Thursday, December 20, 2007

Where did the year go??

This year has been crazy in a good way. Here are some highlights for the "Mediation & Law Office of Paula M. Lawhon":

1. I moved to a new office in my building early in the year to get two much-needed mediation/conference rooms in addition to my office, which also functions as a mediation room. This has made it so much easier to schedule mediations since I no longer have to sign up for the shared conference rooms in my building.

2. Early in the year, I also acknowledged my need for a full-time assistant and have been amazed at my own productivity since then.

3. Later in the year, I came to embrace my desire and ability to help people going through complex divorces and other family matters by keeping them out of court and in mediation where they can work through private financial and custody matters with less antagonism and no court involvement. This step meant fewer mediations in employment law, real estate, business, etc. in order to make room for the family law mediation referrals I received. As a former employment lawyer and civil litigation attorney, this was not what I expected. But my current practice as a family law attorney has also helped me to shift my focus into the family law arena. This has been a good shift for me.

4. Until this month, I have kept up with my weekly blog entries on mediation news and thoughts I've had about my own mediations and I also focused on writing a detailed article on settlement agreements for a legal magazine. I enjoy writing but I definitely don't enjoy the feeling I get when I haven't had the time to post a blog entry! Sometimes there's only so much of me to go around!

5. And, finally, I'd like to just say "Whoa!!!" to this end-of-year rush that's happening in what seems like all of my cases. Looks like I'm finishing up my Christmas shopping with everyone else who got bombarded with work obligations this month! I empathize with you!!

Happy Holidays to everyone! I wish everyone a peaceful new year!

Monday, December 03, 2007

More on Open Minds in Mediation

I wrote recently (here) about the necessity of all parties coming to mediation with open minds. Keeping an open mind and not foreclosing options allows the parties, their representatives and the mediator to explore creative ways of resolving the dispute to everyone's satisfaction.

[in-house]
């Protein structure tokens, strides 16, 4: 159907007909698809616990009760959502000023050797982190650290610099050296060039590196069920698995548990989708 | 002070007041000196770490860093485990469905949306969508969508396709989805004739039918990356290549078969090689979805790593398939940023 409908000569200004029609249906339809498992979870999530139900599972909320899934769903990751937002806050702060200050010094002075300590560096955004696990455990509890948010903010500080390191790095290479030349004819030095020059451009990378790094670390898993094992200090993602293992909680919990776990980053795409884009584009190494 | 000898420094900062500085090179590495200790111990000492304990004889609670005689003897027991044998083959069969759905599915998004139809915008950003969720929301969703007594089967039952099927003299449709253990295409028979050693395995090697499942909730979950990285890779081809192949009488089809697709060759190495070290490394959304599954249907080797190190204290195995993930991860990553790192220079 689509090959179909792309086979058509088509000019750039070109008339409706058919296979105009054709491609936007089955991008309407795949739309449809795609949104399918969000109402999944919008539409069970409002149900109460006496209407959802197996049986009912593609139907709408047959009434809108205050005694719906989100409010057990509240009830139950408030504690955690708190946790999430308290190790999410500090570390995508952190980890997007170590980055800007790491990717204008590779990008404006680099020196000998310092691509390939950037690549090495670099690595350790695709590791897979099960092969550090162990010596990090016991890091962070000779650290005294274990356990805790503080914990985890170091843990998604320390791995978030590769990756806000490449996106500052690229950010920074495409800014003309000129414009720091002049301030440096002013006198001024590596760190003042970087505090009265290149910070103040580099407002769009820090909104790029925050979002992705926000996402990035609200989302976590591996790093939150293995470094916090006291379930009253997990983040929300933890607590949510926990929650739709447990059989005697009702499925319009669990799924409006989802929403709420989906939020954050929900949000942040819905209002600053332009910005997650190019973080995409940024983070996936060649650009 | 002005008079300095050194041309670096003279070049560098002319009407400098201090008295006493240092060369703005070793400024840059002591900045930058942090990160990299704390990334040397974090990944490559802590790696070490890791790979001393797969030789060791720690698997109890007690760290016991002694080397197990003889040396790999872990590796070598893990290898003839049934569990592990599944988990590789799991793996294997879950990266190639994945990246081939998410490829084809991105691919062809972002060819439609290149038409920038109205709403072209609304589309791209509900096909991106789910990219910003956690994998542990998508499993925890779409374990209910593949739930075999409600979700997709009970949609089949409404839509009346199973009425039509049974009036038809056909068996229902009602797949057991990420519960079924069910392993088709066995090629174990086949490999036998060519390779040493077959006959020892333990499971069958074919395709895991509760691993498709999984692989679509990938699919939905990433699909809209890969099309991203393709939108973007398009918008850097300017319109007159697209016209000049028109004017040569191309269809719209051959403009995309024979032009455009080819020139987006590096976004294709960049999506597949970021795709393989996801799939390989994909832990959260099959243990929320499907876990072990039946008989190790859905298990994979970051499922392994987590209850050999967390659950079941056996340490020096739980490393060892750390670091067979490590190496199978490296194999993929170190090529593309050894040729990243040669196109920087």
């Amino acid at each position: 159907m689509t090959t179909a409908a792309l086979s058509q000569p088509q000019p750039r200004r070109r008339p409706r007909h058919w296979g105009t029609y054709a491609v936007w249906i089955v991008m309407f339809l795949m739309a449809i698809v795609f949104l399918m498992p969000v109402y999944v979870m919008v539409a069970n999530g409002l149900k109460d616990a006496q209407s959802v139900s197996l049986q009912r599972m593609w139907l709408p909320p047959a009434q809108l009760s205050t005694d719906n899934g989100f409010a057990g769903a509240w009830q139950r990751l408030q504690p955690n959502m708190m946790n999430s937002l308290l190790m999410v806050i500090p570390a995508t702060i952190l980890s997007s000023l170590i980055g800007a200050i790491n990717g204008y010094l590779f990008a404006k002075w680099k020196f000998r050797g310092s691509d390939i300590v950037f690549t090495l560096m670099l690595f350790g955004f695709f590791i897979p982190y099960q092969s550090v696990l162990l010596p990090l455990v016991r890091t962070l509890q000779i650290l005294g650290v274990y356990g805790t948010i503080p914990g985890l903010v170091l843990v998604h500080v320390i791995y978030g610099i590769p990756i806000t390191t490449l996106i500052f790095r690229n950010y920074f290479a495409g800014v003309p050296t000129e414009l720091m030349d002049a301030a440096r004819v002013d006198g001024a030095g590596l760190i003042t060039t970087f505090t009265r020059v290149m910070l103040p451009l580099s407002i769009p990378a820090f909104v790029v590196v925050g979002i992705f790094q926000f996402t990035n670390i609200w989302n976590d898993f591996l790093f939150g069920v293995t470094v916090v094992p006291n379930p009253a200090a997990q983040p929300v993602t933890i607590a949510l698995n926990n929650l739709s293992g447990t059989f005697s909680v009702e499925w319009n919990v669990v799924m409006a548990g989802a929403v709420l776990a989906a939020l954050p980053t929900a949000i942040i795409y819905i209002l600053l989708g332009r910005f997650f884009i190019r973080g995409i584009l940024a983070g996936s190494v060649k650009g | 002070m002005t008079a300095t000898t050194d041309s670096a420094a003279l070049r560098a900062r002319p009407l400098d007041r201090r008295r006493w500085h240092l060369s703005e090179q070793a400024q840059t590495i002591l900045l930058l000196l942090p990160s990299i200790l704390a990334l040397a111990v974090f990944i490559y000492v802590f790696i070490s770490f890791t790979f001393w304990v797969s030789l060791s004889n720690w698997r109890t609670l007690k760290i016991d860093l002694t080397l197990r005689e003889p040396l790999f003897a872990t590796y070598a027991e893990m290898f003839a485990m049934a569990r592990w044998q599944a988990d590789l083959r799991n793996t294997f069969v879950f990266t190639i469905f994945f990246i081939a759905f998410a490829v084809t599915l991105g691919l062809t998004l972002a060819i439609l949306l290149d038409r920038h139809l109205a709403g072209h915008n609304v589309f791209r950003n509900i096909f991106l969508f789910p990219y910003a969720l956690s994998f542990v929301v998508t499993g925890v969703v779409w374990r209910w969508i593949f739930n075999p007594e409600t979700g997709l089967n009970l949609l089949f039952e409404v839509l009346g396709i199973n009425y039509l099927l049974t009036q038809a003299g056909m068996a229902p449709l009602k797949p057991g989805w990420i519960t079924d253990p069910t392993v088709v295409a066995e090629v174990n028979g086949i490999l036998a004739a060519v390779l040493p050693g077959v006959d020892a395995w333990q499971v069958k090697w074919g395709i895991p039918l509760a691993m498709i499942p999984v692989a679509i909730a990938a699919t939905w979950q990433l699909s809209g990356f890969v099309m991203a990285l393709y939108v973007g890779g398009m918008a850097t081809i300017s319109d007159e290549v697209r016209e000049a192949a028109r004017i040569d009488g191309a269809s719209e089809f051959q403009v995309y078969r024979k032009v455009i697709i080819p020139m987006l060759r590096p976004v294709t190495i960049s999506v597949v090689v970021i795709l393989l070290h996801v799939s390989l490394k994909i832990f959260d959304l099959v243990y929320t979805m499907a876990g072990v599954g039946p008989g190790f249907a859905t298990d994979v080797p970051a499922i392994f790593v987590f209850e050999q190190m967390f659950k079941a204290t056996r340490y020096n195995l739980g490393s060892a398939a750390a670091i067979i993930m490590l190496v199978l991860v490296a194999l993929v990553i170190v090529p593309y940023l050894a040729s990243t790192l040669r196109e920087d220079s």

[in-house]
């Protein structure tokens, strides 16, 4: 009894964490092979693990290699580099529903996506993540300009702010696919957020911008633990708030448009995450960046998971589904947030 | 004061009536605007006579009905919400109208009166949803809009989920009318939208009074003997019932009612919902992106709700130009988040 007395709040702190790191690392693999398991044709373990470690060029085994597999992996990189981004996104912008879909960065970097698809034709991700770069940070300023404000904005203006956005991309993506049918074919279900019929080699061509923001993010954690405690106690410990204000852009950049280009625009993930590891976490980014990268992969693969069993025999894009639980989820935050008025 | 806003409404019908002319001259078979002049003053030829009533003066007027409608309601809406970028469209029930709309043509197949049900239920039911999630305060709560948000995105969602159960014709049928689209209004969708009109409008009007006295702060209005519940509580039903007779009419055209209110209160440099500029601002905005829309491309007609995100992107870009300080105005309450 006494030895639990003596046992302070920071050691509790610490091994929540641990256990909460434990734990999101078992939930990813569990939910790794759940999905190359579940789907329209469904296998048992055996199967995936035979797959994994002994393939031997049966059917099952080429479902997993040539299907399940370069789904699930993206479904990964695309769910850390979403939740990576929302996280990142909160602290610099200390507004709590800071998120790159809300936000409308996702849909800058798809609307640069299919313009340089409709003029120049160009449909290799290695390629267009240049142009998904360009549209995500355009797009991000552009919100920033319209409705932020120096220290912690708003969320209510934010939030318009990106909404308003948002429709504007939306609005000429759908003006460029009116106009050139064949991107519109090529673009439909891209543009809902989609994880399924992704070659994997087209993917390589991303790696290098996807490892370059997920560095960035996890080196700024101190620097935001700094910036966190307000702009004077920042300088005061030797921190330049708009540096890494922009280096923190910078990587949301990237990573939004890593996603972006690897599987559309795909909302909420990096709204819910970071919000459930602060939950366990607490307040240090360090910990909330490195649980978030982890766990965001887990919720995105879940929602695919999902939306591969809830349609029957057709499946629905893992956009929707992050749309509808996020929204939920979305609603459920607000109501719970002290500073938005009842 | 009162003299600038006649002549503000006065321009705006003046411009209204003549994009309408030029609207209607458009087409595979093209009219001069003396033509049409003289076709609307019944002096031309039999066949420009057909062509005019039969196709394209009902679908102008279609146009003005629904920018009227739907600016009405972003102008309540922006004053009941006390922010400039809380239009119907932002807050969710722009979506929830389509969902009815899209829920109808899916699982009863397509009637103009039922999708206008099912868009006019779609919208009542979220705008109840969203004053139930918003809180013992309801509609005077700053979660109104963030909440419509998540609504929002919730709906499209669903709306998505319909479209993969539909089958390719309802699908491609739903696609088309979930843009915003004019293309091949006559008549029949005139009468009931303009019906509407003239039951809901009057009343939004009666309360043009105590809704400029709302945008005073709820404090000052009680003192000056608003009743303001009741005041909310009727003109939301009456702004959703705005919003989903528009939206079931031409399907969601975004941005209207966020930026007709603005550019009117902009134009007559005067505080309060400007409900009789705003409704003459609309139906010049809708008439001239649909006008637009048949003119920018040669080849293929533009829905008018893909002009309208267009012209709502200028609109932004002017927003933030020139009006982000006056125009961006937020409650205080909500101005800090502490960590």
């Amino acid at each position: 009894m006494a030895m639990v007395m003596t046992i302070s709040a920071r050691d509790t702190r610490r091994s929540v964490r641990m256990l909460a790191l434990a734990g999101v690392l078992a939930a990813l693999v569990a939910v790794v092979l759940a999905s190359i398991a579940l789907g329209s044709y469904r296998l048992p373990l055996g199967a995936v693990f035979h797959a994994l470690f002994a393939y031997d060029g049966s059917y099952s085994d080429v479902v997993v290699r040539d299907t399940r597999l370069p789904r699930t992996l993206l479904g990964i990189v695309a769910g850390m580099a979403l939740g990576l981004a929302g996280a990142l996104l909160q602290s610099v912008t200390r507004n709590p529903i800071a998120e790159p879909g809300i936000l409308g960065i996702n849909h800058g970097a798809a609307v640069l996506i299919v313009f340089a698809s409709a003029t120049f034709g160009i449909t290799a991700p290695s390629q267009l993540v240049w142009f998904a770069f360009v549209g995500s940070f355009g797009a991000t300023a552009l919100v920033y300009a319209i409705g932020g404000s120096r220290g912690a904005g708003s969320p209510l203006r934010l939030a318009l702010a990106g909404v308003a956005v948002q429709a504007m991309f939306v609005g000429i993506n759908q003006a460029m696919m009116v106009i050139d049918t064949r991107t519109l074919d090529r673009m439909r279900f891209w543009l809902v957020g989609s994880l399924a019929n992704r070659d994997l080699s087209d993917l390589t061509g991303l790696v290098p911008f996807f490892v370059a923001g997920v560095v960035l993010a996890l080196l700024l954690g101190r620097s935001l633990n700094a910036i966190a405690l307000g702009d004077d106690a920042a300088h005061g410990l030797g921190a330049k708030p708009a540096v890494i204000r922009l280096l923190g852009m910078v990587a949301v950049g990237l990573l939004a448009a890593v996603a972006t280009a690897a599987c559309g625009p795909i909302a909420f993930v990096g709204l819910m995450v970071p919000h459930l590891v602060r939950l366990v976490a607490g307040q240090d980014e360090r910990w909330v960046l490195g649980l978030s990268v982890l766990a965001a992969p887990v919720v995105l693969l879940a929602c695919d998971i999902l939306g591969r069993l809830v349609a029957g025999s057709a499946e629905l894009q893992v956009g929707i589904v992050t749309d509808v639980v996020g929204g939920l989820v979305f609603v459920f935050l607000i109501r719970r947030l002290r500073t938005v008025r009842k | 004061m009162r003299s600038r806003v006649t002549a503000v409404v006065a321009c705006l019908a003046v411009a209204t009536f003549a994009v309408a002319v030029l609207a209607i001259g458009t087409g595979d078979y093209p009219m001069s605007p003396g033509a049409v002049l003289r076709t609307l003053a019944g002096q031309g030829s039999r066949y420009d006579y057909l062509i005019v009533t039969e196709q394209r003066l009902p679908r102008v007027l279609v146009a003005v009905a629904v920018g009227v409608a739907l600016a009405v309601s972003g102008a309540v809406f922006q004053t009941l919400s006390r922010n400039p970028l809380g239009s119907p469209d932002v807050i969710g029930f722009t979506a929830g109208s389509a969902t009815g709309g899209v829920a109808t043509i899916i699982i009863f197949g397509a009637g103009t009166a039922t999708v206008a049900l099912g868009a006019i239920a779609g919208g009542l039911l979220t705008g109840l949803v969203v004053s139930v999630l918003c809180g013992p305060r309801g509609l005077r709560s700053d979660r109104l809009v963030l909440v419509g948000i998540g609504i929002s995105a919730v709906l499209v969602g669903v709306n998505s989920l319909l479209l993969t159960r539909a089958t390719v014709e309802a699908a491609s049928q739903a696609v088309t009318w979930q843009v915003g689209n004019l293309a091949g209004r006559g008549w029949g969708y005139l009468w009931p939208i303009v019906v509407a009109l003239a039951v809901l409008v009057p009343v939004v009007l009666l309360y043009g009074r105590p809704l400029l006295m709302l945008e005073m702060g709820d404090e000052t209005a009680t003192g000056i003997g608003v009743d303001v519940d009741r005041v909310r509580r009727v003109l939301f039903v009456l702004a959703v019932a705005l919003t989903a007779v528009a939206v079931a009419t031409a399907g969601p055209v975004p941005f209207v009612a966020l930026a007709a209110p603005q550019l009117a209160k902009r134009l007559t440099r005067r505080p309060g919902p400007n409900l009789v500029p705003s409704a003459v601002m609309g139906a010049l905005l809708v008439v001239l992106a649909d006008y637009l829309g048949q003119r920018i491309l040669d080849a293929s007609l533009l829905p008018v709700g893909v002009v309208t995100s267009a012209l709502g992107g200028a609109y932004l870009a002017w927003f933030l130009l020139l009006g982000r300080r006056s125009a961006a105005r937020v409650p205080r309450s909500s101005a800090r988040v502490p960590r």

We are reminded of how important an open mind is when we hear about a potential mediation being derailed when one or more parties closes off possible avenues of settlement before the mediation has even started. This is happening in Framingham, Massachusetts, in which a federal lawsuit brought against the town in Boston, charges numerous town officials and two private citizens with discrimination and a coordinated effort to rid the town of its disabled population.

The executive director of the South Middlesex Opportunity Council (which apparently filed the lawsuit on behalf of the disabled plaintiffs) is quoted in the article as saying: "A successful mediation requires both sides to come to the table with no preconditions and with open minds ... This week's Town Meeting vote [that the town's legal team should not turn over local oversight or any money in a mediation of the case] was designed to limit the results which might be achieved through a mediated settlement."

And of course, he is correct. Even without knowing all the details of the case or the specific issues, it is clear that the town is putting the settlement options available to all parties into a box they alone have constructed. These are the "rules" the town is imposing and then claiming that they do want to mediate the case. But these kinds of rules have no place in mediation. Part of the mediation process is allowing for some free thinking and the generating of options that expand the potential settlement options, not limit them before the mediation has even started.

You can read more of the details or the full article from the MetroWest Daily News here.